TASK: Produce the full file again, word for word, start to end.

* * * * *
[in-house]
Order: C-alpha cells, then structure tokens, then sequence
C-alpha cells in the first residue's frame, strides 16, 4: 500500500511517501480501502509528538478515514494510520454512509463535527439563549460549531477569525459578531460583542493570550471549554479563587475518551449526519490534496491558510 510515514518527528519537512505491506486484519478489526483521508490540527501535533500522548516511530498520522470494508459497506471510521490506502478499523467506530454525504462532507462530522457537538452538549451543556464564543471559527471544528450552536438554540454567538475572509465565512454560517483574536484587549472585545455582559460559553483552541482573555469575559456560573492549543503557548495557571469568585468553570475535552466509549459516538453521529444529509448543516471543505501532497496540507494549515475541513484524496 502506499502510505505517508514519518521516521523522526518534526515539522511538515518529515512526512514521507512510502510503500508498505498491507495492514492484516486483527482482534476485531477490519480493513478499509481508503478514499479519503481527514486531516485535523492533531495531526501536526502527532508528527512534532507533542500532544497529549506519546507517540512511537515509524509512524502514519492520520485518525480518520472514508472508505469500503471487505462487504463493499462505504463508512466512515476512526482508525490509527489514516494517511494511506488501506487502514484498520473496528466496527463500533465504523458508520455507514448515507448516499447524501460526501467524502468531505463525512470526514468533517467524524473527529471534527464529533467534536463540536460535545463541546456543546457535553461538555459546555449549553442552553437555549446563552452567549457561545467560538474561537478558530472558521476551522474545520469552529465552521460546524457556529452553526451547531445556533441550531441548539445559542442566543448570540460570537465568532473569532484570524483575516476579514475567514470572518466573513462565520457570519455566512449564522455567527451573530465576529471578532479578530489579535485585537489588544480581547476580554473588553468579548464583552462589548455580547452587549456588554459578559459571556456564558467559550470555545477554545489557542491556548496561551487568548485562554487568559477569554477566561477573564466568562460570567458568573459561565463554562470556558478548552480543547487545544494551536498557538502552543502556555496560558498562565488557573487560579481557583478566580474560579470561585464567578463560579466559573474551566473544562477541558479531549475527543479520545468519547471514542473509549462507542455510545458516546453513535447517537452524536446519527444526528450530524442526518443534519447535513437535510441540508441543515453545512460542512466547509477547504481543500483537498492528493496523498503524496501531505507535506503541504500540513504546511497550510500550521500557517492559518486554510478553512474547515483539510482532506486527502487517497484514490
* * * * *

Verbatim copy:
[in-house]
Order: C-alpha cells, then structure tokens, then sequence
C-alpha cells in the first residue's frame, strides 16, 4: 500500500511517501480501502509528538478515514494510520454512509463535527439563549460549531477569525459578531460583542493570550471549554479563587475518551449526519490534496491558510 510515514518527528519537512505491506486484519478489526483521508490540527501535533500522548516511530498520522470494508459497506471510521490506502478499523467506530454525504462532507462530522457537538452538549451543556464564543471559527471544528450552536438554540454567538475572509465565512454560517483574536484587549472585545455582559460559553483552541482573555469575559456560573492549543503557548495557571469568585468553570475535552466509549459516538453521529444529509448543516471543505501532497496540507494549515475541513484524496 502506499502510505505517508514519518521516521523522526518534526515539522511538515518529515512526512514521507512510502510503500508498505498491507495492514492484516486483527482482534476485531477490519480493513478499509481508503478514499479519503481527514486531516485535523492533531495531526501536526502527532508528527512534532507533542500532544497529549506519546507517540512511537515509524509512524502514519492520520485518525480518520472514508472508505469500503471487505462487504463493499462505504463508512466512515476512526482508525490509527489514516494517511494511506488501506487502514484498520473496528466496527463500533465504523458508520455507514448515507448516499447524501460526501467524502468531505463525512470526514468533517467524524473527529471534527464529533467534536463540536460535545463541546456543546457535553461538555459546555449549553442552553437555549446563552452567549457561545467560538474561537478558530472558521476551522474545520469552529465552521460546524457556529452553526451547531445556533441550531441548539445559542442566543448570540460570537465568532473569532484570524483575516476579514475567514470572518466573513462565520457570519455566512449564522455567527451573530465576529471578532479578530489579535485585537489588544480581547476580554473588553468579548464583552462589548455580547452587549456588554459578559459571556456564558467559550470555545477554545489557542491556548496561551487568548485562554487568559477569554477566561477573564466568562460570567458568573459561565463554562470556558478548552480543547487545544494551536498557538502552543502556555496560558498562565488557573487560579481557583478566580474560579470561585464567578463560579466559573474551566473544562477541558479531549475527543479520545468519547471514542473509549462507542455510545458516546453513535447517537452524536446519527444526528450530524442526518443534519447535513437535510441540508441543515453545512460542512466547509477547504481543500483537498492528493496523498503524496501531505507535506503541504500540513504546511497550510500550521500557517492559518486554510478553512474547515483539510482532506486527502487517497484514490